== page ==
Wednesday, April 17, 2013

Space telescopes and human genomes: How researchers share petabyte data sets Astronomers and medical researchers deal with a common challenge.

A view of overlays of the archived data for M101, the "Pinwheel Galaxy," in Space Telescope Science Institute's massive MAST archive.

The building is the Space Telescope Science Institute, home to the team that ran the Hubble Space Telescope for years. This space will house the operations for 
the James Webb Space Telescope when it launches in 2018. Currently, it also stores the Mikulski Archive for Space Telescopes (MAST). And MAST is more than just the Universe's photo album; it's becoming the archive of record for nearly all astronomy imagery and data.On a twisting road that runs behind the main campus of Johns Hopkins University, there's a building that contains the entire known universe. Or at least pictures of it.
About 30 miles southwest of STSCI's Baltimore locale, there's another federally funded set of research to deal with another sort of big data. The Office of Information Technology at the National Institutes of Health is working to implement changes to the Institutes' networks and infrastructure. The hope is to allow researchers inside and outside its Bethesda campus to make better use of the high-performance computing resources, massive databases of genomes, and other research data.
Both the STSCI and NIH, despite vast differences in focus, are representative of the shifting demands of computational research. Today, organizations must move beyond the silos that have prevented collaborating researchers from getting to data—and knowledge—that could drive new science. Spaces like these have become hubs of collaboration for scientists in their respective fields, and they are facing ever-growing demands for both raw information and ways to turn that data into knowledge. There is imminent need. Hosts must provide computing power on demand to both perform large-scale analysis of existing data and to open up resources to allow more open research beyond institutions' walls.
This is driving an evolution in how these organizations build their networks and computing infrastructure, moving toward something that looks a lot like that of Google and other Web giants. It's also requiring a bigger investment in high-speed networks, both internally and externally.

The challenges of really big research data

There are some fundamental obstacles that STSCI's MAST and NIH's research networks both face. First is the scale of the data. At STSCI, the big data is petabytes of imagery and sensor data from NASA's space telescopes and other astronomy missions, as well as data from ground-based astronomy. At NIH, the "big data" that is most often in play is genomic data—a single individual's genome is three billion base pairs of data. Hundreds of thousands of genomes are being analyzed at a time by researchers hoping to find patterns in genes related to cancer or other illnesses.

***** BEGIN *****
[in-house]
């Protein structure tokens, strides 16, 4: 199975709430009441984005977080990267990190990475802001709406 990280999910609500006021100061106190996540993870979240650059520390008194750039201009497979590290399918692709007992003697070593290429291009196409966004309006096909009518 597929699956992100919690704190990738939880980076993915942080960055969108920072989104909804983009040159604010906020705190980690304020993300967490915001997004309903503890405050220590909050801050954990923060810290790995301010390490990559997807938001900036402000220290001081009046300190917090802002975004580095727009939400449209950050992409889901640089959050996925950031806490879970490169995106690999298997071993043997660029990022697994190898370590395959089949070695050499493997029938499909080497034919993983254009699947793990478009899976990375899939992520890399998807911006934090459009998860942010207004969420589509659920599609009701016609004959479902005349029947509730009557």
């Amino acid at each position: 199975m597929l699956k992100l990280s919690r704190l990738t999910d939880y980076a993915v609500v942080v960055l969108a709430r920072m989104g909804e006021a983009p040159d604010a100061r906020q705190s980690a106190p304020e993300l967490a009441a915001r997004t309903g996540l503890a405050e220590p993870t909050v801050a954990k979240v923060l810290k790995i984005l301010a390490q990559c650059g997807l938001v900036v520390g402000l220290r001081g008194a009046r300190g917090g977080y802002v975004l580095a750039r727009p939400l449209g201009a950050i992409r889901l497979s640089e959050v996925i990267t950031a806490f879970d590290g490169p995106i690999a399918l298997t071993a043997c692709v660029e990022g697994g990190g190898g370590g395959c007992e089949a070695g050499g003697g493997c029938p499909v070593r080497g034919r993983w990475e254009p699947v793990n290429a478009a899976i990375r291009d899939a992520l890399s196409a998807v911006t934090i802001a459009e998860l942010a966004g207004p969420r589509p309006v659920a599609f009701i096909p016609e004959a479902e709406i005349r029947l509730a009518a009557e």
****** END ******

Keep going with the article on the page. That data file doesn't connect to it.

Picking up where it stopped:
With all that data comes a big—and growing—demand for access. MAST currently serves up, on average, between 14 and 18 terabytes worth of downloads per month to scientists through its various applications. Much of this needs to be transformed from raw data into processed imagery before it's delivered, based on calibration data for the telescopes that collected it. (About half of that is from the Hubble Space Telescope.) Similarly, the demands at NIH aren't necessarily for raw genomic information, but for analysis data derived from it. This requires access to high-performance computing resources that researchers themselves may not have.
This is a challenge to the openness of research using these massive data stores. Most of the work served by both STSCI and NIH is done by networks of researchers who are just as likely to be across the street from the institutions as they are on the other side of the globe. They not only need access to data and computing power, but these individuals need ways to collaborate around projects. It has led the institutions toward providing an increasing number of collaborative tools on top of their mission-specific applications.

From “human jukebox” to petabytes on disk

STSCI has been serving up images from the Hubble Telescope since before there was a World Wide Web. I remember fetching some of the earliest public Hubble images, of the Shoemaker-Levy comet colliding with Jupiter, in 1994 using Gopher. But back then, aside from a small number of low-resolution images posted via Gopher and FTP, the majority of Hubble's data was stored to optical disk. "We started writing to 12-inch LMSI optical platters back in 1992," said Karen Levay, STSCI's Archive Sciences Branch chief. "Then we switched to (12-inch) 6.5 gigabyte optical platters by Sony—we had four jukeboxes of those online and another collection offline." For everything that didn't fit into the jukeboxes, accessing meant a technician fetching the right platter from the library. "We referred to it as the 'human jukebox,'" she said. It wasn't until 2003 that STSCI moved to keeping all its imagery on spinning disks, using optical disks only for backup.